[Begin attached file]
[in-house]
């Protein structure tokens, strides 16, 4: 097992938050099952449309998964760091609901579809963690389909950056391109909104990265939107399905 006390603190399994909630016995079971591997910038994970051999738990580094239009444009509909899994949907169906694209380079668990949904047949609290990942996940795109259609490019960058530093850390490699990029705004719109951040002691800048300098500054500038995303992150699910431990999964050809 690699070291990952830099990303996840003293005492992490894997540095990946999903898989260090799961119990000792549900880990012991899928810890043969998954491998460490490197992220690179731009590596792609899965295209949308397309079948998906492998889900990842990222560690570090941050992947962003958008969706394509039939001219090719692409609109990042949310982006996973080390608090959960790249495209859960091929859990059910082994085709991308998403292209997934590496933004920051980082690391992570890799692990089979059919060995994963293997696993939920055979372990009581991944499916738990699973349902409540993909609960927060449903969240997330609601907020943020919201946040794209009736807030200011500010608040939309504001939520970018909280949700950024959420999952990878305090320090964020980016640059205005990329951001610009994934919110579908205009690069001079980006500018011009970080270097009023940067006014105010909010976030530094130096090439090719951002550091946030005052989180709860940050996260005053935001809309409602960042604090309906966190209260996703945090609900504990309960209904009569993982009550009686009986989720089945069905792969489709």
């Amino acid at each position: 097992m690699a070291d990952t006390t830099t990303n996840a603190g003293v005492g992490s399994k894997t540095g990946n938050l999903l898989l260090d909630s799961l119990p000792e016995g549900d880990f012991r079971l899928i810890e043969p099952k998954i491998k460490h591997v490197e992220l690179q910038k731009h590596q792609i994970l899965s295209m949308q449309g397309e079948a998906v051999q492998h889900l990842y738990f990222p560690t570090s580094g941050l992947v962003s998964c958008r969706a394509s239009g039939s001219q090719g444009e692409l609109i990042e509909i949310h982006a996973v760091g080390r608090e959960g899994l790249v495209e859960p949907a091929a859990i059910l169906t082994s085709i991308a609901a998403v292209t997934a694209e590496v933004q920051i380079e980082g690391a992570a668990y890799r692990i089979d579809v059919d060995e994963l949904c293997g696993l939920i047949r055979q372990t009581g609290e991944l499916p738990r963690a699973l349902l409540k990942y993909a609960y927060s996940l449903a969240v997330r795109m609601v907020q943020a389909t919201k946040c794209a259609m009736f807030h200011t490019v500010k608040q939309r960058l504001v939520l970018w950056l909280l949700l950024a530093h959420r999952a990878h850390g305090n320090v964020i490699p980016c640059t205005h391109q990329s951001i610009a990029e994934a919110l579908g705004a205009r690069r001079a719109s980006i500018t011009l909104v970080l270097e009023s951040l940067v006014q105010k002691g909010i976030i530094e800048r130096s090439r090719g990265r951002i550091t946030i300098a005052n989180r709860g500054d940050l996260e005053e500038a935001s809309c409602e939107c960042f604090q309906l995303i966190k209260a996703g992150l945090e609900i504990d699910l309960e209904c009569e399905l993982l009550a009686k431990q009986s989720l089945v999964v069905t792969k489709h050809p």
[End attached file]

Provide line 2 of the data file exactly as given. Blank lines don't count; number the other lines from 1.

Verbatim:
């Protein structure tokens, strides 16, 4: 097992938050099952449309998964760091609901579809963690389909950056391109909104990265939107399905 006390603190399994909630016995079971591997910038994970051999738990580094239009444009509909899994949907169906694209380079668990949904047949609290990942996940795109259609490019960058530093850390490699990029705004719109951040002691800048300098500054500038995303992150699910431990999964050809 690699070291990952830099990303996840003293005492992490894997540095990946999903898989260090799961119990000792549900880990012991899928810890043969998954491998460490490197992220690179731009590596792609899965295209949308397309079948998906492998889900990842990222560690570090941050992947962003958008969706394509039939001219090719692409609109990042949310982006996973080390608090959960790249495209859960091929859990059910082994085709991308998403292209997934590496933004920051980082690391992570890799692990089979059919060995994963293997696993939920055979372990009581991944499916738990699973349902409540993909609960927060449903969240997330609601907020943020919201946040794209009736807030200011500010608040939309504001939520970018909280949700950024959420999952990878305090320090964020980016640059205005990329951001610009994934919110579908205009690069001079980006500018011009970080270097009023940067006014105010909010976030530094130096090439090719951002550091946030005052989180709860940050996260005053935001809309409602960042604090309906966190209260996703945090609900504990309960209904009569993982009550009686009986989720089945069905792969489709």